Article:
Patients Are Fueling Healthcare Industry Consolidation and Change, Just Not for the Expected Reason
The healthcare industry is on the brink of change. There are numerous forces including providers and patients pushing this transformation to the surface. Few providers have the necessary funds and resources to navigate this industry transformation on their own.
Many Americans lack sufficient knowledge to successfully manage their own health, a dire reality that undermines the wellness of our population and fuels avoidable healthcare costs in our nation. That’s the bad news.
Here’s the good: The healthcare industry is responding to this critical problem by developing and adopting models that are more patient centered, a system that emphasizes patient understanding, engagement, and outcomes rather than merely collecting fees for service. Companies are rapidly consolidating through mergers and acquisitions with the objective of delivering more wraparound offerings that are easier to access for patients.
“The enormity and gravity of this challenge cannot be overstated. By one estimate, roughly 90 percent of American adults may not possess adequate health literacy to take care of themselves,” said Christopher Helmrath, Managing Director of SC&H Capital. “This has many serious consequences. For example, those who lack health literacy routinely fail to take advantage of preventative measures, and they tend to rely on higher-cost offerings, such as hospitals, when preventable issues grow serious. This is detrimental for all involved — patients, care providers, and payers.”
“Essentially, the longer a patient goes without being proactively and consistently attentive to their health, the more likely they are to become ill, and the greater the financial costs to treat their illness,” Kevin O’Sullivan, Principal of SC&H Capital, said.
Under the emerging models of value-based healthcare, hospitals and physicians are compensated based on a patient’s outcomes, bringing their interests into better alignment. For instance, both parties benefit when patients partake in preventative medications. Also, outcomes improve when care providers ensure that patients fully understand their health and follow through with the prescribed steps to improve their well being.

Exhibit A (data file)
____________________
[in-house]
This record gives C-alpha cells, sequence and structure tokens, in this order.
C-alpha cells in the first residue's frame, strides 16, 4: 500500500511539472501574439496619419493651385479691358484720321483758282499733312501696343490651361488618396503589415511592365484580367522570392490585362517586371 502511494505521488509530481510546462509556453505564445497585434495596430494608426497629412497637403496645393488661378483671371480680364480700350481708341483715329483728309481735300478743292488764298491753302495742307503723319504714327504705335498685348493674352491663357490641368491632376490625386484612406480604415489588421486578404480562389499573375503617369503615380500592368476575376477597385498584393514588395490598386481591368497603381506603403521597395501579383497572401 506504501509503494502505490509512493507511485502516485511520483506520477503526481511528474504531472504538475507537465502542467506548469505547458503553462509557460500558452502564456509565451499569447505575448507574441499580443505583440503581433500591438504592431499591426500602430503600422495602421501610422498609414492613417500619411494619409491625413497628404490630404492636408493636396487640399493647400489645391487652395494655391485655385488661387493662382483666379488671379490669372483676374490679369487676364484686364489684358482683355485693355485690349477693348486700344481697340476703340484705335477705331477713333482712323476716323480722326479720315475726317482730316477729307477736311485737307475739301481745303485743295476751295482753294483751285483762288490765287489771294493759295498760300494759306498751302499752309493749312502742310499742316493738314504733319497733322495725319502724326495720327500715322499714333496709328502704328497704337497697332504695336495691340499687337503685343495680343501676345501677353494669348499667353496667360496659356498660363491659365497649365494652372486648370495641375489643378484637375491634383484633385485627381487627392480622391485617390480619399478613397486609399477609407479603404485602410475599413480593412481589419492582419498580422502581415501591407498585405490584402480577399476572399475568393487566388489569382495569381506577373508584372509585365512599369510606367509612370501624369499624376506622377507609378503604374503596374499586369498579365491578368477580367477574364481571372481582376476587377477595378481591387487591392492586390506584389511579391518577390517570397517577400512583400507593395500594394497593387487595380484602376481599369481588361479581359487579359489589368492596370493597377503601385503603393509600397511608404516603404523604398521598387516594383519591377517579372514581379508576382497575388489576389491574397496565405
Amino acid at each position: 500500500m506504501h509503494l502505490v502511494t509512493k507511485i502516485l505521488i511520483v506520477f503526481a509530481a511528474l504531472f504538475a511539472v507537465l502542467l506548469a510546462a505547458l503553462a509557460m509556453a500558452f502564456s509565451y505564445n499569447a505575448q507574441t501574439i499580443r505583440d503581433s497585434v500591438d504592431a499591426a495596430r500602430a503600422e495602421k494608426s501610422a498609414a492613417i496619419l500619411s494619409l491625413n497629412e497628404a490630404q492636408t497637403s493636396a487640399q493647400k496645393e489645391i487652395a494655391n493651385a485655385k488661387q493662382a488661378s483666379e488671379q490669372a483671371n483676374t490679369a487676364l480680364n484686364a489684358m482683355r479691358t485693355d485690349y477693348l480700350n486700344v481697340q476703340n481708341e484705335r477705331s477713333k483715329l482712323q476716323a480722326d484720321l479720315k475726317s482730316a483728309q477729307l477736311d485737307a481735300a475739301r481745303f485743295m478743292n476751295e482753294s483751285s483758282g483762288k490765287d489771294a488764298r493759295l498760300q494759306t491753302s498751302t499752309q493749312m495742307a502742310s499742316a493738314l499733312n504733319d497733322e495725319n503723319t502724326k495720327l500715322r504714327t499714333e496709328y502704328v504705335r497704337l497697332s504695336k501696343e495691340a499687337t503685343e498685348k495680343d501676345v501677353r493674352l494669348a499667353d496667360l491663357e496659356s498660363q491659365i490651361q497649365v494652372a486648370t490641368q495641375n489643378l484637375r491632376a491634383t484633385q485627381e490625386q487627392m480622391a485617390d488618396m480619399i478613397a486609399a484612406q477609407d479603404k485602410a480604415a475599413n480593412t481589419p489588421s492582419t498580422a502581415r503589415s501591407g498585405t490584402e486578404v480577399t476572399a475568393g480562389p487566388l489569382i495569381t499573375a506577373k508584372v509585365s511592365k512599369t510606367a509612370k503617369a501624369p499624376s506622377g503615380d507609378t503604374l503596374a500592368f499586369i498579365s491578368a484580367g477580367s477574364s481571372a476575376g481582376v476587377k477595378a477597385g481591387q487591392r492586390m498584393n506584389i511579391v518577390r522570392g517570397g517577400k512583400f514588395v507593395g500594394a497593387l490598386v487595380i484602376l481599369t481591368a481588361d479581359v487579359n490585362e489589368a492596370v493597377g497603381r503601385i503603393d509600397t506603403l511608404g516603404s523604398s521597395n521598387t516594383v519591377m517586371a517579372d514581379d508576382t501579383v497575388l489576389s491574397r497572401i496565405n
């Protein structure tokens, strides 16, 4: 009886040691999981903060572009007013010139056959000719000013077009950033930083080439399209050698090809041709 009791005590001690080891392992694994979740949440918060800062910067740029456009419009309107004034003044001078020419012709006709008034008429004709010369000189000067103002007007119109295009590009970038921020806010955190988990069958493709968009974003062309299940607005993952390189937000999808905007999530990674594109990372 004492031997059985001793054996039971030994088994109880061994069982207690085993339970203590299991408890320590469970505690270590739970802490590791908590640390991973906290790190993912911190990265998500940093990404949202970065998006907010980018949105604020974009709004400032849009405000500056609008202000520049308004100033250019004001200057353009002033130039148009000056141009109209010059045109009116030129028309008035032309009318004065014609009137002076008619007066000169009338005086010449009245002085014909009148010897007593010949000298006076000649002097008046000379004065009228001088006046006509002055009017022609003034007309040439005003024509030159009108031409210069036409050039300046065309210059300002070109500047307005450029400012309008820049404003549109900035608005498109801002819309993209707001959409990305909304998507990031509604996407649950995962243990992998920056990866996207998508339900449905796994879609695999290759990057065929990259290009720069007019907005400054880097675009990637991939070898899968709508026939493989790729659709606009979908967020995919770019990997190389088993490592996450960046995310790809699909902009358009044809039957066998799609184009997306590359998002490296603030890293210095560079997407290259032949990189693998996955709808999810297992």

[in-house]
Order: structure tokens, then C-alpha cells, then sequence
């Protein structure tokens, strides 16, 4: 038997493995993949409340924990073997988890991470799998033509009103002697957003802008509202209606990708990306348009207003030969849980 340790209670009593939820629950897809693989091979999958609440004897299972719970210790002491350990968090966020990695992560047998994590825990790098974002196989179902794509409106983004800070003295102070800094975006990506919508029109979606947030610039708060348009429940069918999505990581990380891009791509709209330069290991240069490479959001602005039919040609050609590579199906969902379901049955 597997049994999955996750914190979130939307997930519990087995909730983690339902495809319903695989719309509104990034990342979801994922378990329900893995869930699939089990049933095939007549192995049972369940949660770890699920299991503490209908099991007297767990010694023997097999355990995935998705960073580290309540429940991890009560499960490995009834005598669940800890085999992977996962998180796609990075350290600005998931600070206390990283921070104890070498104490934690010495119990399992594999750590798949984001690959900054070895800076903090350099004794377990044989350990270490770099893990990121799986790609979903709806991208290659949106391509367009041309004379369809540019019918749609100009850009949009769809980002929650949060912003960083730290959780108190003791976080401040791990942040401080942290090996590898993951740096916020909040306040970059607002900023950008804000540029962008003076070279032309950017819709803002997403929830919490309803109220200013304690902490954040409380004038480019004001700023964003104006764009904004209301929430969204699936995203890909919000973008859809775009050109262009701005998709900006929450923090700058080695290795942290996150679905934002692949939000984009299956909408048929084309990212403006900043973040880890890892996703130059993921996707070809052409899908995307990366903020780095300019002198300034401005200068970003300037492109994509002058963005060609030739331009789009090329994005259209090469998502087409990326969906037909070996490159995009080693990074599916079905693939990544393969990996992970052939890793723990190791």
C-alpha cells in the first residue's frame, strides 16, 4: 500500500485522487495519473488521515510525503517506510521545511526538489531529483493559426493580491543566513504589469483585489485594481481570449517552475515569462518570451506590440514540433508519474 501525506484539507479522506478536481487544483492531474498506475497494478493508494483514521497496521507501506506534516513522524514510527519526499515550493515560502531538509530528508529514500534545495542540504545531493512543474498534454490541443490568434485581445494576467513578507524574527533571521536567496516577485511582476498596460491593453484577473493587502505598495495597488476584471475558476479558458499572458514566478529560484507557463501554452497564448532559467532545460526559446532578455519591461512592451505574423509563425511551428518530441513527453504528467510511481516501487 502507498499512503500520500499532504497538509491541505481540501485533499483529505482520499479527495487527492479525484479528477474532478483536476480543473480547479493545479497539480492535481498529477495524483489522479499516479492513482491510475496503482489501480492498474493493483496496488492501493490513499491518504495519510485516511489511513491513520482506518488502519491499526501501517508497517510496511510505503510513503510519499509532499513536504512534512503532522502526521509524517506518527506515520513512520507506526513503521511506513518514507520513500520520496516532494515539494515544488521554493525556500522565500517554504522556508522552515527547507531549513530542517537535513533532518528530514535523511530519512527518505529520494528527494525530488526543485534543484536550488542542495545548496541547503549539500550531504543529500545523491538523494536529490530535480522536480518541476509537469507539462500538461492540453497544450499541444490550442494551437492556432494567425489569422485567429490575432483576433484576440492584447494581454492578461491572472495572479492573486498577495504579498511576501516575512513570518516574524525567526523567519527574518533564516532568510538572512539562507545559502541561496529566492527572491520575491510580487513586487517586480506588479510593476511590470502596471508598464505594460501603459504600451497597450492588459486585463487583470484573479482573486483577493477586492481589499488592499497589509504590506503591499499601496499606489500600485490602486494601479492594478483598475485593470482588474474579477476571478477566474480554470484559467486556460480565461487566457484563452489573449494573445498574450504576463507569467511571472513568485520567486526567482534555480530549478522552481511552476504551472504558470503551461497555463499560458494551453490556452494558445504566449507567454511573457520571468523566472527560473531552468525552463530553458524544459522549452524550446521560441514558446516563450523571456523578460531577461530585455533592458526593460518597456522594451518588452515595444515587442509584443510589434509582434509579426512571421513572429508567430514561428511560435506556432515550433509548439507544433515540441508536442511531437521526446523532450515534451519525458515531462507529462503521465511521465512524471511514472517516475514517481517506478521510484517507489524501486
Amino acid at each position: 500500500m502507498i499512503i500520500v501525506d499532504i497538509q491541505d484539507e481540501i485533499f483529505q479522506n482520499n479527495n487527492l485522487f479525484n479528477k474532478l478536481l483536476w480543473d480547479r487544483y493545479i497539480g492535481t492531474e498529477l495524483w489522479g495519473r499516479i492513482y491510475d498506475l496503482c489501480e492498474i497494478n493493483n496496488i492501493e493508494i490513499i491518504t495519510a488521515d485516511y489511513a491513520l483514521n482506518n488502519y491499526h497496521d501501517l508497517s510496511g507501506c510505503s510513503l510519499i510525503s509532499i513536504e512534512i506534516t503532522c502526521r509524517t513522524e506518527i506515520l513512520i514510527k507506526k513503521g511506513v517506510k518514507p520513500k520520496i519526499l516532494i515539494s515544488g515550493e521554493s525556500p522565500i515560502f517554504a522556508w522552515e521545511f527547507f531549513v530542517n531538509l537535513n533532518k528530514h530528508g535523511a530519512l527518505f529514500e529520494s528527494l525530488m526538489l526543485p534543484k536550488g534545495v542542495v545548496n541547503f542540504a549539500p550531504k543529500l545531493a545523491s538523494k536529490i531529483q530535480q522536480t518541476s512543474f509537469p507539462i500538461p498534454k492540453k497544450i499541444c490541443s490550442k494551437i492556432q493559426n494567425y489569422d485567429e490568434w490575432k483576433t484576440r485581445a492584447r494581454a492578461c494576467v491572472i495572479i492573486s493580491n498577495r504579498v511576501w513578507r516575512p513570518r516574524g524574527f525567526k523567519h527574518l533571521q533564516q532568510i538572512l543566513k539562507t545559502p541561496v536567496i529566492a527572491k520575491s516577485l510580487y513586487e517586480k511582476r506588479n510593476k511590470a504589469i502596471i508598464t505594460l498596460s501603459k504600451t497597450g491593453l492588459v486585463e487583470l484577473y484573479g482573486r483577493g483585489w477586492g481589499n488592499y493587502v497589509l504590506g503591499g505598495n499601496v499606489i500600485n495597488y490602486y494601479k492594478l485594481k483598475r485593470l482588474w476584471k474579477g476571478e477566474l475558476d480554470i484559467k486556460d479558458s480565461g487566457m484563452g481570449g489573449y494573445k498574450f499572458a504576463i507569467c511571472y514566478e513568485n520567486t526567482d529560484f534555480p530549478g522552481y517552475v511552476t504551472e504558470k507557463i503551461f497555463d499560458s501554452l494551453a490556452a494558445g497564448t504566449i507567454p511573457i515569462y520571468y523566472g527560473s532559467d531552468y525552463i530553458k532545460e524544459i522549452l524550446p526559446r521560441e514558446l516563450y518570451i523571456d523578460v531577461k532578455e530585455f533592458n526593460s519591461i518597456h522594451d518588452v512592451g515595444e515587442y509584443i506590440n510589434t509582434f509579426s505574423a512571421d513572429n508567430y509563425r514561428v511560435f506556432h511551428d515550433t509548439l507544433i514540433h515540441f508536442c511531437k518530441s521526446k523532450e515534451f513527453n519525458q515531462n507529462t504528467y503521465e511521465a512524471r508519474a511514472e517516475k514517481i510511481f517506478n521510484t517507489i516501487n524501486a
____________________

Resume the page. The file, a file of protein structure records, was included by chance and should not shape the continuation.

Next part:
A similar principle is behind much of the M&A activity in the healthcare sector.
“The companies that can create solutions that lead to significant patient adoption — display proven cost reductions or quality improvements — will be targets in the M&A environment,” O’Sullivan said. “There’s a fundamental appetite for technologies or approaches that increase engagement of patients in their own health and wellbeing.”
Recent M&A announcements include those by CVS, the drugstore chain, and the insurance company Aetna; managed care company Humana and healthcare services company Tenet Healthcare; United Healthcare, the insurer, and DaVito, large physicians group.
“Healthcare is on the threshold of wholesale transformation — and M&A is the principal means of affecting this transformation. A convergence of factors, especially the mounting economic imperatives to reshape the delivery of care, is driving the transformation. Opinions vary about what the transformed industry will look like, but those of us who are highly active in the space have little doubt it will look very different,” Helmrath said.
SC&H’s new report, “Capital Insights: Patient Engagement,” delves into a variety of issues, from the sweeping changes underway in healthcare delivery and promising patient engagement strategies to the driving factors behind mergers and acquisitions in the spaces of patient engagement and networks and delivery expansion.
About Capital Insights
SC&H Capital has launched Capital Insights – a content series to highlight our in-depth knowledge of prominent industries in the market place through the perspectives of innovation and differentiation. Our goal is to share actionable insights that businesses can use to assess their competitive advantage and potential strategic options through this information.